This article describes TCP connection states and how to read Netstat
Before data transfer takes place in TCP, a connection must be established.
TCP employs a three-way handshake (the details of this can be found in
RFC793, Chapter 3: "Functional Specification").
TCP Connection States
Following is a brief explanation of this handshake. In this context the
"client" is the peer requesting a connection and the "server" is the peer
accepting a connection. Note that this notation does not reflect
Client/Server relationships as an architectural principal.
- Connection Establishment
- The client sends a SYN message which contains the server's port and
the client's Initial Sequence Number (ISN) to the server (active
- The server sends back its own SYN and ACK (which consists of the
client's ISN + 1).
- The Client sends an ACK (which consists of the server's ISN + 1).
- Connection Tear-down (modified three way handshake).
- The client sends a FIN (active close). This is a now a half-closed
connection. The client no longer sends data, but is still able
to receive data from the server. Upon receiving this FIN, the server
enters a passive close state.
- The server sends an ACK (which is the clients FIN sequence + 1)
- The server sends its own FIN.
- The client sends an ACK (which is server's FIN sequence + 1). Upon
receiving this ACK, the server closes the connection.
A half-closed connection can be used to terminate sending data while sill
receiving data. Socket applications can call shutdown with the second
argument set to 1 to enter this state.
The above TCP connection states can be monitored in a network trace under
the TCP flags. It is also possible to determine the status of the
connection by running the Netstat utility and looking at the State column.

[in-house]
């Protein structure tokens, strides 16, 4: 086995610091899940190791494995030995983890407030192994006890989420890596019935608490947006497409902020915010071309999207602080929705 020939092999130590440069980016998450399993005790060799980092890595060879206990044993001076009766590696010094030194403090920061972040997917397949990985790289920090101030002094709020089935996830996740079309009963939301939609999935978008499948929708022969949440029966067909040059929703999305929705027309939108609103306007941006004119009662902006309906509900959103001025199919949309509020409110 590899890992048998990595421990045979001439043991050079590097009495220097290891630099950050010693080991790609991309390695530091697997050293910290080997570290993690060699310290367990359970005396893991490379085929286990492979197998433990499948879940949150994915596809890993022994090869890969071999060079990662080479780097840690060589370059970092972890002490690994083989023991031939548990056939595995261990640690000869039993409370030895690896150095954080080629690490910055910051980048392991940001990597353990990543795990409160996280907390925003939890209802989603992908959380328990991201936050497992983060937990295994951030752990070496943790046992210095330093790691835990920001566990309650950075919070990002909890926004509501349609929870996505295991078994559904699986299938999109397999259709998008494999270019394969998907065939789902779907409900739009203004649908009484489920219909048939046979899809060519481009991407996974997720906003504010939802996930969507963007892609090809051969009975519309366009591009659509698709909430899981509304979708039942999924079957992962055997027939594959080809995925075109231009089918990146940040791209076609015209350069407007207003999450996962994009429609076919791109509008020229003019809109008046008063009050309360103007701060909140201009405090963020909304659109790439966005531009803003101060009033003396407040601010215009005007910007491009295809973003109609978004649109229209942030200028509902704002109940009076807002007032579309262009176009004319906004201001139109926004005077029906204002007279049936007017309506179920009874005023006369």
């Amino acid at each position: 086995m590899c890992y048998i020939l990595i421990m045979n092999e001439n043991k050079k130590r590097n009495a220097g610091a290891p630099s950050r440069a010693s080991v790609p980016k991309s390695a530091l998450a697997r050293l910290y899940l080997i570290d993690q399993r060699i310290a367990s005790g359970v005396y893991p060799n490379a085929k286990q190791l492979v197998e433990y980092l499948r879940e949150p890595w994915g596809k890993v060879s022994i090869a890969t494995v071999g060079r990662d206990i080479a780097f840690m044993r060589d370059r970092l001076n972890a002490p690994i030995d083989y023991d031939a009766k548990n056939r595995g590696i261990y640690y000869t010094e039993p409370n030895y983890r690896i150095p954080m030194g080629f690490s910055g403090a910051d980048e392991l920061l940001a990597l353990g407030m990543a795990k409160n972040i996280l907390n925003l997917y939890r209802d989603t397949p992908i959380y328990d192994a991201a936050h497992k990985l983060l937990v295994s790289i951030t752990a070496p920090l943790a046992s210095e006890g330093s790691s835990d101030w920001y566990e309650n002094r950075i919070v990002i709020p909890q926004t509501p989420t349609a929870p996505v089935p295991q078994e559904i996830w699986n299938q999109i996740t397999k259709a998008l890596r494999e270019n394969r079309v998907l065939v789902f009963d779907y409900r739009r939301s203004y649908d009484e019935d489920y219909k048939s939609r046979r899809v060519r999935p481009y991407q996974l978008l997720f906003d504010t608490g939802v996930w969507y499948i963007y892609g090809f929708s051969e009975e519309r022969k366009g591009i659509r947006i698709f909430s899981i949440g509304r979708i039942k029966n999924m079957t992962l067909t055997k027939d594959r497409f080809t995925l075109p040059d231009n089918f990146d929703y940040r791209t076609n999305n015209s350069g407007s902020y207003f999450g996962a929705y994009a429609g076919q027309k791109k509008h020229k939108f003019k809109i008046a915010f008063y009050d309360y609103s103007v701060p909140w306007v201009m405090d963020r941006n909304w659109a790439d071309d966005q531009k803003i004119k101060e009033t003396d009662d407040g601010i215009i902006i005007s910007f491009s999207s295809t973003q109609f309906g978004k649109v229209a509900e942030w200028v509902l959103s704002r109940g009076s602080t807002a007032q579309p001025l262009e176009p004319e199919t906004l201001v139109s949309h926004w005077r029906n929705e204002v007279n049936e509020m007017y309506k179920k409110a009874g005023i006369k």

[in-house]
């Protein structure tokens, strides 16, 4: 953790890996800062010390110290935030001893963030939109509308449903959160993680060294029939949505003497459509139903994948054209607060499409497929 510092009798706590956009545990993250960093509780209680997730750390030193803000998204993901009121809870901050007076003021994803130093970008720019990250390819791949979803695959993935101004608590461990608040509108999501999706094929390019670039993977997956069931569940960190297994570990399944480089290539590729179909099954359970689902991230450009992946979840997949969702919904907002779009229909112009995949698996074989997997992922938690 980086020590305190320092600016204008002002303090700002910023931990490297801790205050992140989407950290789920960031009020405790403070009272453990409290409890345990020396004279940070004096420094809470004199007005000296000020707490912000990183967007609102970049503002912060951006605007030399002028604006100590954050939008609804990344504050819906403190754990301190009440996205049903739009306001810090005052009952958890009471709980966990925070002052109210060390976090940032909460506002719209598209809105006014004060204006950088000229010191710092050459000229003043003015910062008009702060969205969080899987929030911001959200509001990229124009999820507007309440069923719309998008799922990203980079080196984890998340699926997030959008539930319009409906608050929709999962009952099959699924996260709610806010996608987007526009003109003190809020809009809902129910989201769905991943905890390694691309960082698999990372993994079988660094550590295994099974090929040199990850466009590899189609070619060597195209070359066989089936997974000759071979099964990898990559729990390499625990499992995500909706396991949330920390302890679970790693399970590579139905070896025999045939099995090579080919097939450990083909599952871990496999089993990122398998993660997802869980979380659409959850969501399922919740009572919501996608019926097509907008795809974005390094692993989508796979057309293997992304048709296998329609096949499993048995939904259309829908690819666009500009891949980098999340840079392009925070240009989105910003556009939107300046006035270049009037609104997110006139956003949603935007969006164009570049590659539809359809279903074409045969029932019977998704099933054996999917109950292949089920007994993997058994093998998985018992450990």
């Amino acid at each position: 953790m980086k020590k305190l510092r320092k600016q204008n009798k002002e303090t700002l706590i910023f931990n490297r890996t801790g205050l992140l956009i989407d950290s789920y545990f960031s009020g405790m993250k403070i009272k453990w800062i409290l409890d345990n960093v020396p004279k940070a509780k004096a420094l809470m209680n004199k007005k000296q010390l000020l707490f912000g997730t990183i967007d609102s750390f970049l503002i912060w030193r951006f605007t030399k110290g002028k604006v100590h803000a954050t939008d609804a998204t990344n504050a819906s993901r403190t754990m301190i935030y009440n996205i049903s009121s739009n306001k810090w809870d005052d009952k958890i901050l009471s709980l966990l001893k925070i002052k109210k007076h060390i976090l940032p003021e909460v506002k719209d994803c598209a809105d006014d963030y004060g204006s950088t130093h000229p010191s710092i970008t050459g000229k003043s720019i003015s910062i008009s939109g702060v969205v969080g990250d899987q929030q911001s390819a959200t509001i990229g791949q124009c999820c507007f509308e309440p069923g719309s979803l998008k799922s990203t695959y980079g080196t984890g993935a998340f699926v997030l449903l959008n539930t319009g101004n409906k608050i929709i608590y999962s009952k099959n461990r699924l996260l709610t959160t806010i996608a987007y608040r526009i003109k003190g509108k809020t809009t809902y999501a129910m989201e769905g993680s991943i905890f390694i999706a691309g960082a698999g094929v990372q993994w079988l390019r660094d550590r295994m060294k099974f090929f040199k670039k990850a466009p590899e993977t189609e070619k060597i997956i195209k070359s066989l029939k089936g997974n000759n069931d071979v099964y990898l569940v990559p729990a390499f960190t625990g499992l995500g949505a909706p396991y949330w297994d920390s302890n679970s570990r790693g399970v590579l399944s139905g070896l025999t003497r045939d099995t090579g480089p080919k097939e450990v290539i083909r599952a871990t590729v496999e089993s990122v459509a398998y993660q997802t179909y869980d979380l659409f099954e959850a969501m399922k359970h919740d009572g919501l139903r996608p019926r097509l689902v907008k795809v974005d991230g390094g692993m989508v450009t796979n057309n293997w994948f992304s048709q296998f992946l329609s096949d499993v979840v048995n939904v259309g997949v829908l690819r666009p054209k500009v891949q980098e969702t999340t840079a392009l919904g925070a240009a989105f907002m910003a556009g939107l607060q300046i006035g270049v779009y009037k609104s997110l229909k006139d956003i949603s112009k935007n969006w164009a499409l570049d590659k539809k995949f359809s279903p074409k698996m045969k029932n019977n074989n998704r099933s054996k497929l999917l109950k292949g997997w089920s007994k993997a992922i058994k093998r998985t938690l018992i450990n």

Netstat is shipped with Windows NT, Windows 95, and TCP/IP-32 for Windows
State explanations as shown in Netstat:
SYN_SEND Indicates active open.
SYN_RECEIVED Server just received SYN from the client.
ESTABLISHED Client received server's SYN and session is established.
LISTEN Server is ready to accept connection.
NOTE: See documentation for listen() socket call. TCP
sockets in listening state are not shown - this is a
limitation of NETSTAT. For additional information, please
see the following article in the Microsoft Knowledge Base:
NETSTAT.EXE Does Not Show TCP Listen Sockets
FIN_WAIT_1 Indicates active close.
TIMED_WAIT Client enters this state after active close.
CLOSE_WAIT Indicates passive close. Server just received first FIN from a client.
FIN_WAIT_2 Client just received acknowledgment of its first FIN from the server.
LAST_ACK Server is in this state when it sends its own FIN.
CLOSED Server received ACK from client and connection is closed.
As an example, consider the following scenario:
A socket application has been terminated, but Netstat reports the socket in
a CLOSE_WAIT state. This could indicate that the client properly closed the
connection (FIN has been sent), but the server still has its socket open.
This could be the result of one instance (among all threads or processes)
of the socket not being closed.
NOTE: It is normal to have a socket in the TIME_WAIT state for a long
period of time. The time is specified in RFC793 as twice the Maximum
Segment Lifetime (MSL). MSL is specified to be 2 minutes. So, a socket
could be in a TIME_WAIT state for as long as 4 minutes. Some systems
implement different values (less than 2 minutes) for the MSL.
- "Internetworking with TCP/IP, Volume 1" by Douglas Comer
- "TCP/IP Illustrated, Volume 1" by Richard Stevens.
- "Computer Networks" by Andrew Tanenbaum